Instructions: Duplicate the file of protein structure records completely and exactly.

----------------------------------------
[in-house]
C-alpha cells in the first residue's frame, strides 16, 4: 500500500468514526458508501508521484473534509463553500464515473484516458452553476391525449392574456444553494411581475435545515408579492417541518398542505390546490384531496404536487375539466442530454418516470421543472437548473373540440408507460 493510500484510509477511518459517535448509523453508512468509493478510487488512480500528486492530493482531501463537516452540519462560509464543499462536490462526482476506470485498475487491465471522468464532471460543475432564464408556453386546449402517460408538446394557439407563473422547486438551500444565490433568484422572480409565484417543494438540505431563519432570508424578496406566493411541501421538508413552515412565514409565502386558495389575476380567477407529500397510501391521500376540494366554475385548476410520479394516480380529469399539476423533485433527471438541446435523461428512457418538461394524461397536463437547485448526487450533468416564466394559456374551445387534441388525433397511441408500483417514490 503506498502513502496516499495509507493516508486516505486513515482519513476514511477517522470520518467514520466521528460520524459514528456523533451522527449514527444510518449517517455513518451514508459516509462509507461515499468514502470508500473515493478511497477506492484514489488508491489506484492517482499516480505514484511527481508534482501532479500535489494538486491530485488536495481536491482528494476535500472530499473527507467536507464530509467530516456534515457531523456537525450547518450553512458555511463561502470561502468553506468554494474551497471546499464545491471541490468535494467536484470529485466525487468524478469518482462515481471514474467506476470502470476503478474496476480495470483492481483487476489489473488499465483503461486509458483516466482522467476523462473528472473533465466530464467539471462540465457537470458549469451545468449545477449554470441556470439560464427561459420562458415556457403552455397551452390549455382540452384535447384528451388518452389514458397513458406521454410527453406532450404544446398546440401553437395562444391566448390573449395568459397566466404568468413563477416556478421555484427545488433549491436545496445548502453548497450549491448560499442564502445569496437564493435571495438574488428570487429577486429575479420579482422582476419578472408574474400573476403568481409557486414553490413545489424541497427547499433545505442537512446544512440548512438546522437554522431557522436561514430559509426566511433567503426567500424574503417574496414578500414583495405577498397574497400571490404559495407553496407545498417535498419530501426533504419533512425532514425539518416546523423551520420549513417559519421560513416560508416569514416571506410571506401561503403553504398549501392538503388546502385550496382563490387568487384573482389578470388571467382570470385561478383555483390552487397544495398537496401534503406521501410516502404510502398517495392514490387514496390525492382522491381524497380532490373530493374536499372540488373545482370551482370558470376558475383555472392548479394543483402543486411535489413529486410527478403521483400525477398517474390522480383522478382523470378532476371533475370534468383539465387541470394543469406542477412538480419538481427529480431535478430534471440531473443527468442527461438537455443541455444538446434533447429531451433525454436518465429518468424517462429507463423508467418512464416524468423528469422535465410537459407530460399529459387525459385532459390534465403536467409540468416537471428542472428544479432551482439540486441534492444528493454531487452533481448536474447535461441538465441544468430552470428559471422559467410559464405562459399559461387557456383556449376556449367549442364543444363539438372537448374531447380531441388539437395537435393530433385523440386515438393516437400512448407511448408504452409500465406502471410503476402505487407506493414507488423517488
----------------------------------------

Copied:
[in-house]
C-alpha cells in the first residue's frame, strides 16, 4: 500500500468514526458508501508521484473534509463553500464515473484516458452553476391525449392574456444553494411581475435545515408579492417541518398542505390546490384531496404536487375539466442530454418516470421543472437548473373540440408507460 493510500484510509477511518459517535448509523453508512468509493478510487488512480500528486492530493482531501463537516452540519462560509464543499462536490462526482476506470485498475487491465471522468464532471460543475432564464408556453386546449402517460408538446394557439407563473422547486438551500444565490433568484422572480409565484417543494438540505431563519432570508424578496406566493411541501421538508413552515412565514409565502386558495389575476380567477407529500397510501391521500376540494366554475385548476410520479394516480380529469399539476423533485433527471438541446435523461428512457418538461394524461397536463437547485448526487450533468416564466394559456374551445387534441388525433397511441408500483417514490 503506498502513502496516499495509507493516508486516505486513515482519513476514511477517522470520518467514520466521528460520524459514528456523533451522527449514527444510518449517517455513518451514508459516509462509507461515499468514502470508500473515493478511497477506492484514489488508491489506484492517482499516480505514484511527481508534482501532479500535489494538486491530485488536495481536491482528494476535500472530499473527507467536507464530509467530516456534515457531523456537525450547518450553512458555511463561502470561502468553506468554494474551497471546499464545491471541490468535494467536484470529485466525487468524478469518482462515481471514474467506476470502470476503478474496476480495470483492481483487476489489473488499465483503461486509458483516466482522467476523462473528472473533465466530464467539471462540465457537470458549469451545468449545477449554470441556470439560464427561459420562458415556457403552455397551452390549455382540452384535447384528451388518452389514458397513458406521454410527453406532450404544446398546440401553437395562444391566448390573449395568459397566466404568468413563477416556478421555484427545488433549491436545496445548502453548497450549491448560499442564502445569496437564493435571495438574488428570487429577486429575479420579482422582476419578472408574474400573476403568481409557486414553490413545489424541497427547499433545505442537512446544512440548512438546522437554522431557522436561514430559509426566511433567503426567500424574503417574496414578500414583495405577498397574497400571490404559495407553496407545498417535498419530501426533504419533512425532514425539518416546523423551520420549513417559519421560513416560508416569514416571506410571506401561503403553504398549501392538503388546502385550496382563490387568487384573482389578470388571467382570470385561478383555483390552487397544495398537496401534503406521501410516502404510502398517495392514490387514496390525492382522491381524497380532490373530493374536499372540488373545482370551482370558470376558475383555472392548479394543483402543486411535489413529486410527478403521483400525477398517474390522480383522478382523470378532476371533475370534468383539465387541470394543469406542477412538480419538481427529480431535478430534471440531473443527468442527461438537455443541455444538446434533447429531451433525454436518465429518468424517462429507463423508467418512464416524468423528469422535465410537459407530460399529459387525459385532459390534465403536467409540468416537471428542472428544479432551482439540486441534492444528493454531487452533481448536474447535461441538465441544468430552470428559471422559467410559464405562459399559461387557456383556449376556449367549442364543444363539438372537448374531447380531441388539437395537435393530433385523440386515438393516437400512448407511448408504452409500465406502471410503476402505487407506493414507488423517488